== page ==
Paloma Mami‘s music is the perfect blend of the hottest sounds right now. She has the presence of a pop star, the soft vocals of an R&B songstress, and an upbeat catalogue of trap-infused Reggaeton beats that make every song replay worthy. Her shining talent goes beyond catchy hooks, as the star mixes both Spanish and English in a way that bridges two musical powerhouses: the US and South America. Raised in both the US and Chile, Paloma believes that her monumental move from Manhattan to Santiago growing up made her even more fearless when it came to pursuing her creative dreams. As an artist, she takes the best of both cultures and the final result is a global it-girl in the making. Following the release of her album Sueños de Dalí back in Spring, Paloma chats to Schön! about how Sony discovered her after her first release, and the power in believing in your craft.
When did you personally discover that you had a talent for making music – was there a light bulb moment?
I started watching American Idol with my family. I was obsessed with the show and I loved watching everybody get to fulfil their dreams. For me, that was my most exciting part of the week, getting to watch American Idol, getting to see all the judges and see what was good to them [and] what wasn’t. I think that’s when I really started to take an interest in singing.
And what age do you think you were around that time?
I was probably around 10 years old and that’s when I would start singing for my family like “guys, can I sing good?” They were my judges and they were like sure, yeah, keep it going. I mean I was 10. I don’t think I sang that good at 10.
Where do you typically find inspiration for your song writing?
Lately in life, I’ve been finding inspiration everywhere that I am, whether I’m on a plane [or] in a car. I know some artists have trouble with that sometimes, you know, they have a block. I feel super fortunate that I can find inspiration everywhere, whether it’s nature, my relationship or my family.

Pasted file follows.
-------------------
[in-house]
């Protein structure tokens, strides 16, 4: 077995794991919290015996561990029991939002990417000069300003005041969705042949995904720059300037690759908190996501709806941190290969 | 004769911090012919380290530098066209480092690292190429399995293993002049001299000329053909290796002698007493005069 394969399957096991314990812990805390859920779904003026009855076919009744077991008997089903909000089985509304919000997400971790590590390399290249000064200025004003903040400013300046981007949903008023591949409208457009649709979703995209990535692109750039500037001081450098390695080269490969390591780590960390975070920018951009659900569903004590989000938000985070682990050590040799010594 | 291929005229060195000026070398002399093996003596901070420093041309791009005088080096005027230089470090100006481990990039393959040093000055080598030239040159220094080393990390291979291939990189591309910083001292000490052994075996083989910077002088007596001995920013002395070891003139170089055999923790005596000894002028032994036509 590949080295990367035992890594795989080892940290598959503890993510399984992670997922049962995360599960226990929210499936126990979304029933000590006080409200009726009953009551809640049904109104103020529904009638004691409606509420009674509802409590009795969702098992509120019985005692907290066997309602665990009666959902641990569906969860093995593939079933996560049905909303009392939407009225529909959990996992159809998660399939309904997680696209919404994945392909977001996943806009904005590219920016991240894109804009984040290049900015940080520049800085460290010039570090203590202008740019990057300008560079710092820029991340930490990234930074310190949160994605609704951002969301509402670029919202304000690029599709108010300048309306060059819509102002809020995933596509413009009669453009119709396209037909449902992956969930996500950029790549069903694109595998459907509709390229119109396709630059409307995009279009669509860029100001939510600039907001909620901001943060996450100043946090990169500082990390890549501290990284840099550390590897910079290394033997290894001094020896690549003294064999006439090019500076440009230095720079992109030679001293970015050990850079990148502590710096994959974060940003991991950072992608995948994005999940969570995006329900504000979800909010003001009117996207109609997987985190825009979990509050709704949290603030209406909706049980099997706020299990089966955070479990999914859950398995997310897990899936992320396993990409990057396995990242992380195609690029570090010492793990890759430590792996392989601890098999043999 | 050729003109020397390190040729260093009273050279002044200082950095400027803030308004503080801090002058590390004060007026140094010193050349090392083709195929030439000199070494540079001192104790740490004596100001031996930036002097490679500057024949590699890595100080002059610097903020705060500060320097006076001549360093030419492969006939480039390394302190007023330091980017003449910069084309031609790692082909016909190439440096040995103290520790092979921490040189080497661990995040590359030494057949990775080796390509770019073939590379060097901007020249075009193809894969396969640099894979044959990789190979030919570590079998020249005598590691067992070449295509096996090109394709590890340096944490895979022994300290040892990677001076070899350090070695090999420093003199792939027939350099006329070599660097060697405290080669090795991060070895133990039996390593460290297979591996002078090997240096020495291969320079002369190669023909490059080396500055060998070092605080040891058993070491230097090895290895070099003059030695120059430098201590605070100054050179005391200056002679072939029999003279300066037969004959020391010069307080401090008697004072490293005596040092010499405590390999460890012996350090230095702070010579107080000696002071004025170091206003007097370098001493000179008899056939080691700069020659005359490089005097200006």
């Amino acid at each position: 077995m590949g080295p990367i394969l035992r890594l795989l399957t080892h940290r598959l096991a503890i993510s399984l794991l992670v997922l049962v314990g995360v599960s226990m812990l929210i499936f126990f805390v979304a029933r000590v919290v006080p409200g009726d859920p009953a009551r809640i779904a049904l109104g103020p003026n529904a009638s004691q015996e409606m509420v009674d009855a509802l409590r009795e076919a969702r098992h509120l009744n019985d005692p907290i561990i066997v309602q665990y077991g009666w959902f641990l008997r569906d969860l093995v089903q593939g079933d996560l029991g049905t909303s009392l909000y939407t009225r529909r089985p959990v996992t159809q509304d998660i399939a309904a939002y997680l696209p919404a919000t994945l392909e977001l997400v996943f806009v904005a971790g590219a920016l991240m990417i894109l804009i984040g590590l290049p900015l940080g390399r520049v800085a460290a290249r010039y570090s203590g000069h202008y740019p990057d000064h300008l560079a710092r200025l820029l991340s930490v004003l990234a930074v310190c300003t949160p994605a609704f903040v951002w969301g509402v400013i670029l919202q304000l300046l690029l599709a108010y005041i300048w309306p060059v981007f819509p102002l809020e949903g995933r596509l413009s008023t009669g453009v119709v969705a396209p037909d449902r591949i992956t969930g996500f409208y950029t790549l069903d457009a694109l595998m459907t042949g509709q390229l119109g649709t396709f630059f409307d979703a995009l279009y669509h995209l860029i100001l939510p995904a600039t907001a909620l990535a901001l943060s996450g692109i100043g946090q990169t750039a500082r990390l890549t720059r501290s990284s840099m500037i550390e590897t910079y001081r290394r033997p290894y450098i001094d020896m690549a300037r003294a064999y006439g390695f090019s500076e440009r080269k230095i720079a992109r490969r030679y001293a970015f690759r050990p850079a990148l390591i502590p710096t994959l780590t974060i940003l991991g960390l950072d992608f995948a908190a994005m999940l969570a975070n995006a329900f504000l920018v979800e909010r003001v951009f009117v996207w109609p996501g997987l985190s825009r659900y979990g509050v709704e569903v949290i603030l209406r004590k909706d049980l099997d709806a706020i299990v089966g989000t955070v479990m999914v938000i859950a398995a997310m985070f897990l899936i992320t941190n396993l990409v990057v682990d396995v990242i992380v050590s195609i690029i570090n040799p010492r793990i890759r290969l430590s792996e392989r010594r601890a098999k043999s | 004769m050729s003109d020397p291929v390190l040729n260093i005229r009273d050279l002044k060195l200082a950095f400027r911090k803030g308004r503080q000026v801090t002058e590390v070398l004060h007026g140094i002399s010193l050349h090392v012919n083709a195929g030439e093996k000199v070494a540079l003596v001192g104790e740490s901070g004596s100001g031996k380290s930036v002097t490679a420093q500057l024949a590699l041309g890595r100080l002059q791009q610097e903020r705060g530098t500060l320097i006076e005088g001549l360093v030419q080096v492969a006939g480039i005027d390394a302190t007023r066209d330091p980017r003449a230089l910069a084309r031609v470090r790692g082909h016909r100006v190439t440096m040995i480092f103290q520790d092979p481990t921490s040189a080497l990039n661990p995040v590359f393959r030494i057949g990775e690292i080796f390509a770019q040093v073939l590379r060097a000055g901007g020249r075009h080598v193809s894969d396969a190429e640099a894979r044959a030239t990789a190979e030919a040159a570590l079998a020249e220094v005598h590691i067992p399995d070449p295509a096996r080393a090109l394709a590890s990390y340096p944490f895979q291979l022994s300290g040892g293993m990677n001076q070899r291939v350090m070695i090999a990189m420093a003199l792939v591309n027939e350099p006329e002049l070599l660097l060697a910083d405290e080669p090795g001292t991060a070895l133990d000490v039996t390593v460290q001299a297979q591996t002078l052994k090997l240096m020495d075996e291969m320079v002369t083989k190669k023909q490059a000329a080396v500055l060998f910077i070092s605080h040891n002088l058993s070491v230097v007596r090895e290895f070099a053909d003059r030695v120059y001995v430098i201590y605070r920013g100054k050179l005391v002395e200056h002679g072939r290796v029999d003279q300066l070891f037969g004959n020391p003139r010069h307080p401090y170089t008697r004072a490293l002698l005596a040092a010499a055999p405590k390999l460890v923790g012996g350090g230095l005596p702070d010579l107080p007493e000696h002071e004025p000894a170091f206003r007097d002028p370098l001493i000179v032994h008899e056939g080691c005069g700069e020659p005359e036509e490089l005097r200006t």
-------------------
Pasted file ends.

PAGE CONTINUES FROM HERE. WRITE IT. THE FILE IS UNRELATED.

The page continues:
Do you think that’s changed since the pandemic?
At the beginning, it was a bit more difficult because I’m normally travelling from one place to another. It was kind of hard for me to expand my mind when I was just in the same place and had no way to record or anything. I still found a way, though. I was in Puerto Rico at the time so we had beautiful weather. I was with my boyfriend, and I was really happy, so I was able to get through and find inspo.
Can you remember how you got into the industry? What was your journey like that lead you to sign with Sony?
I was probably already living in Chile. I was like I should probably try to make music [to] see what it’s like. I’d never been in a studio before. I’d only made songs through Soundcloud and written lyrics in my notebook. [I thought,] I might as well give it a try, even though I have no idea what I’m doing. I didn’t even think about it. I just took that leap. I met with a producer, he bought me to his studio and we recorded my first song that same day. Not Steady was the first one and then we released it and Sony reached out a month after. I got myself into the industry super young and early in my career. I’m glad it happened that way because I learned so much. I was able to grow myself as an artist a lot quicker than I would have by myself.